As with the previous embodiments described, in addition to performing the function of controlling the heating elements, the combined microelectronic control and power supply 135 may communicate with the remote control 100 to confirm that the deflation mechanism has been activated. Following receipt of a confirmation signal, the physician and patient may then track the progress of the passing of the device.

To ensure the device of the present invention will pass easily, the intragastric balloon of the present invention may be constructed of a very thin, highly acid-resistant shell material. In addition, the intragastric balloon may be shaped to encourage collapse into a bullet shape for smooth passage through the intestines. This shape may be created by pre-formed convolutions in the shell that would expand into a substantially spherical or ellipsoidal shape when inflated, but would retract into its small collapsed shape when the remote deflation mechanism was triggered.

The remote control will take the form of a handheld control unit that may feature an LCD display and/or similar type of display and a control panel, such as a keyboard or touchscreen, to operate the device. The remote control may feature a series of menus that allow an operator to program (or read/determine) the microelectronics to contain in memory important information such as the intragastric balloon's size, patient's name, implanting physician, and the date it was implanted. The remote control may communicate with the sensor via telemetry through radiowaves. The FDA and globally recognized communications band (WMTS 402-405 Mhz) may be used in some embodiments, and an authentication process (e.g., digital handshake signal, PIN verification, or other similar verification process) can be used to ensure that the device cannot be accidentally accessed or controlled by another control mechanism other than the remote control. The telemetry control signal can be sent from approximately a foot or possibly a greater distance from the patient and will typically not require the patient to disrobe to query the sensor or to change its parameters. The remote control is preferably able to read and write information to the microelectronics contained in the intragastric balloon. The remote control may also be password controlled to prevent unauthorized personnel from querying the device. The display of the remote control, which may include visual and audio outputs, typically will display or output the sensed parameter of the remote deflation valve's condition or physical parameter whether this parameter is “open”, “closed”, or any other physical parameter that the remote control is adjusted to monitor.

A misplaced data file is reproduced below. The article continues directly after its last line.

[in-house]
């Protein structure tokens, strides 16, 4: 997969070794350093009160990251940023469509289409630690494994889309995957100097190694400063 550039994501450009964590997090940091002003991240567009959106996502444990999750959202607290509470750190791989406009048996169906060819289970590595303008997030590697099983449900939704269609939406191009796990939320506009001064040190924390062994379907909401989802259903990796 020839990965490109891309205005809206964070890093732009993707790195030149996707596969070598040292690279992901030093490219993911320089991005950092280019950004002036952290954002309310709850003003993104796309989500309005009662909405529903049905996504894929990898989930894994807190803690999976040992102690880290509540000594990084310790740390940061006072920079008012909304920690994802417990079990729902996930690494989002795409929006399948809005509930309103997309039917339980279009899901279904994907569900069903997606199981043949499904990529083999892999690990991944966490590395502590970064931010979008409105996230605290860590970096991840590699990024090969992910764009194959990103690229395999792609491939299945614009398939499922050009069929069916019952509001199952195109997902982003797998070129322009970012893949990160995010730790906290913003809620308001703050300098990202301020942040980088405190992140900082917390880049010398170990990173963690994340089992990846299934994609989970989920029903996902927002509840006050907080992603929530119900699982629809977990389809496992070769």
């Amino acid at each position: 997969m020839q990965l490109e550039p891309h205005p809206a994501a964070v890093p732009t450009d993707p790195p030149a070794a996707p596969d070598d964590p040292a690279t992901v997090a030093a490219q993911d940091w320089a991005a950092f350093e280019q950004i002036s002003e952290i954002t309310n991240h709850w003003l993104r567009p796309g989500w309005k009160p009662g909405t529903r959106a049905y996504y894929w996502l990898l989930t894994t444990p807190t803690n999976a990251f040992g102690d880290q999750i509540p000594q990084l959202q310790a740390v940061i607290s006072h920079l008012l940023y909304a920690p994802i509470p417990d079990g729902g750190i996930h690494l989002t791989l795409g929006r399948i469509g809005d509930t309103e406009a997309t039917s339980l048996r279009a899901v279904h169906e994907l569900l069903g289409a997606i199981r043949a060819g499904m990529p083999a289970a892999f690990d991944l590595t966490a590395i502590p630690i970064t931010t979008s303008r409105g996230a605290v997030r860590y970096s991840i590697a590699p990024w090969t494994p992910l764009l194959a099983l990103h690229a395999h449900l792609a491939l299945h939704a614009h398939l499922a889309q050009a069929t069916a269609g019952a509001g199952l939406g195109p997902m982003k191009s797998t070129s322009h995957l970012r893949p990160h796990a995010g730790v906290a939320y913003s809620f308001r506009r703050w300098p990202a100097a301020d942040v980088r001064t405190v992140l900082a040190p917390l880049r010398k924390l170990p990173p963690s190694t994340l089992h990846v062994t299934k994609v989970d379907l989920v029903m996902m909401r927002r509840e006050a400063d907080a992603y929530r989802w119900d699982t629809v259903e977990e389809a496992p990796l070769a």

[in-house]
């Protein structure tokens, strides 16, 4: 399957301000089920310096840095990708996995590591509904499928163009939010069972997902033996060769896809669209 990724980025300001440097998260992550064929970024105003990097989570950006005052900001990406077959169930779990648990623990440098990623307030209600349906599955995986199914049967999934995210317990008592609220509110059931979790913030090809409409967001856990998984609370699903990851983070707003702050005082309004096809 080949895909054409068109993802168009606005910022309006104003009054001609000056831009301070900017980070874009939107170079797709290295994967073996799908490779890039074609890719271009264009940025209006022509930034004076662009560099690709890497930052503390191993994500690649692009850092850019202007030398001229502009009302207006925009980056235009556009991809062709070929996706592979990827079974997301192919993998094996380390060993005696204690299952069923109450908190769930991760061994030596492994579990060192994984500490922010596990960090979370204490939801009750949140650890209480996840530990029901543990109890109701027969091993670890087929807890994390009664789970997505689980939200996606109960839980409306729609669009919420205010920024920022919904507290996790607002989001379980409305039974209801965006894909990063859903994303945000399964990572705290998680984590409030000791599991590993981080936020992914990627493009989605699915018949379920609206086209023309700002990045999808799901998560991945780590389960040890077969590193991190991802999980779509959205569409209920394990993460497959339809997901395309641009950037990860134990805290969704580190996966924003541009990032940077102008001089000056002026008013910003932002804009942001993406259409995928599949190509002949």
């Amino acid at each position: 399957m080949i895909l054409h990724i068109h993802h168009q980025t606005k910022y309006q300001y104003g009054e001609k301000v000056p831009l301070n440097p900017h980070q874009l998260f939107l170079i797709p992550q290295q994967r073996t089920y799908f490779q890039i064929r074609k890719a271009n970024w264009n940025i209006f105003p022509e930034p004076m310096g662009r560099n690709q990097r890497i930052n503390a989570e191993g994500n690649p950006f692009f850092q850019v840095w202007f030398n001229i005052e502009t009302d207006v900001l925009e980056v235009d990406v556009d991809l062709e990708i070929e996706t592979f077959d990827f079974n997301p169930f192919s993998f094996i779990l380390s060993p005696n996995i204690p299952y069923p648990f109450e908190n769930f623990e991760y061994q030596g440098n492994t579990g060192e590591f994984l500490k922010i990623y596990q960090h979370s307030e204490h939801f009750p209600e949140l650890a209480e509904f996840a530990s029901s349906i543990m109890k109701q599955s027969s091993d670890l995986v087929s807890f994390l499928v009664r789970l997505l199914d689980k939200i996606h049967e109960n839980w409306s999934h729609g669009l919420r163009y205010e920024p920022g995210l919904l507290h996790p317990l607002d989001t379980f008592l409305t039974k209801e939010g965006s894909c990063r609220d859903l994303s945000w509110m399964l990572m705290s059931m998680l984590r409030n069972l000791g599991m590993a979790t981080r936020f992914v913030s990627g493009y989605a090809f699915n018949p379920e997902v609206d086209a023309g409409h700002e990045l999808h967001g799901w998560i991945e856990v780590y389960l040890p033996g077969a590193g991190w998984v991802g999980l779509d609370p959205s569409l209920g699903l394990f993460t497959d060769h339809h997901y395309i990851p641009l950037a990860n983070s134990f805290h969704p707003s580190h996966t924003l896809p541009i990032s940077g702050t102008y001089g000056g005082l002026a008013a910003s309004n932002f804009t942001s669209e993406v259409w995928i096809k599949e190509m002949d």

EXAMPLES

The following examples describe various procedures using the method and device of the present invention.

Example 1

Remote Deflation of an Intragastric Balloon Containing a Sealing Plug

In this example, the patient is an overweight male who has previously had an intragastric balloon inserted into his stomach. The intragastric balloon has been implanted for a full course of treatment for six months, and the surgeon is prepared to remove the balloon.

The removal of the balloon is performed in an outpatient setting at the doctor's office. Reference is made to FIGS. 2a and 2b for the remote deflation valve utilized in this example.

In order to open deflation valve 16, the physician activates the remote deflation mechanism from outside the body using a remote control 100, such as that depicted in FIG. 9. The physician holds remote control 100 near the stomach of the patient, and upon depression of a button, remote control 100 sends an activation signal through the patient's tissue to the microelectronic control 32.